The Somerville Courthouse, one of Alabama's outstanding landmarks, is the oldest standing courthouse in Alabama and is of a type of architecture which is rare in the state. Its style follows that of the buildings built in Virginia in the late 1700's and early 1800's.
In 1819 Somerville was incorporated as the county seat of Cotaco County which was created February 8, 1818 and was renamed Morgan County in 1821. The courthouse was built in 1837 with special taxes levied by the Alabama legislature in 1836 to replace the first courthouse built in 1825.
This building served as the courthouse until the late 1800's when dissatisfaction with the location caused the county seat to be moved. Several unsuccessful attempts had been made to move the county seat earlier, but finally in 1891 it was moved to the steadily growing river-front town of Decatur, and the records were removed from Somerville at night under armed guard.
Somerville is a small town in Morgan County, Alabama. It is included in the Decatur Metropolitan Area, as well as the Huntsville-Decatur Combined Statistical Area. As of the 2010 census, the population of the town is 724. Somerville was the county seat of Morgan County from 1818 to 1891, when the seat was moved to Decatur. The town was named for Lt. Robert M. Summerville (the spelling was later changed), an officer killed in 1814 during the Battle of Horseshoe Bend.
Slideshow above created in 2012 by former Councilman Rodger McClure.
The Historic Somerville Courthouse is the oldest original courthouse in Alabama.
It was constructed in 1837, built with special taxes that were levied by the Alabama Legislature. Court proceedings took place there until the county seat was moved to Decatur in 1891. Later that year, the courthouse became the home of the Morgan County College, a Presbyterian training school. More recently, the courthouse has served as a senior citizens center and has become a focal point for community events. The two-story federal style building has undergone extensive restoration throughout the years, but still has most of its original architectural features.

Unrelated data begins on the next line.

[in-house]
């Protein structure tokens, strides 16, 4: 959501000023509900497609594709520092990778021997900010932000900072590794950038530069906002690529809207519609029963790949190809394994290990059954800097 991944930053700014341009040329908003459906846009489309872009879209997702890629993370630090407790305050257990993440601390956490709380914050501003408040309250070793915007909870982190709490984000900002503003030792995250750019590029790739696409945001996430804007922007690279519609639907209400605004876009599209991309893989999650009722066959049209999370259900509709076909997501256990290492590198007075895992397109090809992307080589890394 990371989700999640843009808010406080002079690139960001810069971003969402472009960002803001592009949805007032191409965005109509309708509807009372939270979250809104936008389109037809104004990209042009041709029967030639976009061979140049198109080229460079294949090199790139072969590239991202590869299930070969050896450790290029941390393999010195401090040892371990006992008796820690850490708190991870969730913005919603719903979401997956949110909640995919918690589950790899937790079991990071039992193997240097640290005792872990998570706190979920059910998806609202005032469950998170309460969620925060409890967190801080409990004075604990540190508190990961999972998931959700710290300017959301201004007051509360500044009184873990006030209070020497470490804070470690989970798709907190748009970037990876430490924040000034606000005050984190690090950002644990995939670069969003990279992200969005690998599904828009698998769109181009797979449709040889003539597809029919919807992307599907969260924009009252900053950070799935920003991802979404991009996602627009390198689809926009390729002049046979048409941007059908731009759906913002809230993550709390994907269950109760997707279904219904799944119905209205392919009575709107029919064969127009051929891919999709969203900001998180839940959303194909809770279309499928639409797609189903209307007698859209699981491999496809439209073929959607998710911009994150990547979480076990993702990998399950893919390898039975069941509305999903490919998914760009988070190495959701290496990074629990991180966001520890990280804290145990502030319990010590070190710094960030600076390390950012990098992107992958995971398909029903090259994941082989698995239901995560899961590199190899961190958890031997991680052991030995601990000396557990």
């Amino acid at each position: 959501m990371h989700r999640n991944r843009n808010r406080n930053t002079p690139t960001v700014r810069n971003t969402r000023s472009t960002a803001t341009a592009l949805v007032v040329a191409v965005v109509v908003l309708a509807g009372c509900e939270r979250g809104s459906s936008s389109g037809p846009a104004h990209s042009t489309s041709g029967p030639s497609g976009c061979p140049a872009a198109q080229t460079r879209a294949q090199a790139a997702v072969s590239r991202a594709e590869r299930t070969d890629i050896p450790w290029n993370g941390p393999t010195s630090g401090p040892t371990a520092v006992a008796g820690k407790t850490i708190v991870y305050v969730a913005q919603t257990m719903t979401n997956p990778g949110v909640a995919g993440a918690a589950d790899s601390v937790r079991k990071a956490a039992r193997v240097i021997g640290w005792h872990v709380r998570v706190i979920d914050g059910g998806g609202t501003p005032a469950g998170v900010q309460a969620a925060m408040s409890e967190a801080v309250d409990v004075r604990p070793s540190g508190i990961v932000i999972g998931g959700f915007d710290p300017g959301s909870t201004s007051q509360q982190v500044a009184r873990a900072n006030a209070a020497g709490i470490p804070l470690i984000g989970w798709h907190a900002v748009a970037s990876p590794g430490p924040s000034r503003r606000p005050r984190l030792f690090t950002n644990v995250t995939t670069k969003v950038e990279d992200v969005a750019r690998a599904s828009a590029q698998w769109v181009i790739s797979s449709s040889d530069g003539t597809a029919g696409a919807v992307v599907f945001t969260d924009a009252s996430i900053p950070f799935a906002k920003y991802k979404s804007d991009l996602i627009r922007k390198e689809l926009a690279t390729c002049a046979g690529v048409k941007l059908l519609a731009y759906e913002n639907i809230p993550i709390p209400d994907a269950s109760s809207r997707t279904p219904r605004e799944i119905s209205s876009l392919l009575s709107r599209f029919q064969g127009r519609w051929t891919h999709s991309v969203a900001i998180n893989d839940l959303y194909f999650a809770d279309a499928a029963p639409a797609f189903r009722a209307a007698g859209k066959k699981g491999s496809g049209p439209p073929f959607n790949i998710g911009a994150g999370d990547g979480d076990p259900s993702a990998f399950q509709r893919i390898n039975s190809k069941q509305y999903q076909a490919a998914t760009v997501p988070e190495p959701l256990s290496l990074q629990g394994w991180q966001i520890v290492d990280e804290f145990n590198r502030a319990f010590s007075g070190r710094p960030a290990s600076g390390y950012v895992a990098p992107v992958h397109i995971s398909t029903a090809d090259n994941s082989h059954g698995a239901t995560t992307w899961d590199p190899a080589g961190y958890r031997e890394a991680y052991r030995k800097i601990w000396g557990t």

The Somerville Courthouse is a rectangular structure built in the Federal style of the Virginia colony. The two-story brick building which has a stone foundation is set on a grassy courtyard surrounded by a low stone wall.
Built from a simple plan the building has five double hung windows across the upper floor on the north and south sides, and four windows and a door on the first floor. The windows have flat white lintels and eight lights in each sash. The doors are centrally located and have a transom with two rectangular lights and a flat lintel above.
There are two end-interior chimneys on the east and west sides. The east side has four windows between the chimneys while the west side has only two windows.
A hipped metal roof is surmounted by a cupola set on a square wooden base. This cupola is octagonal and has a copper dome which is topped with a finial.
On the ground floor are four offices. The second story was used as a courtroom with small rooms for use by witnesses and jurors. The original mantels adorn the fireplaces on both floors and some of the original trim and doors remain.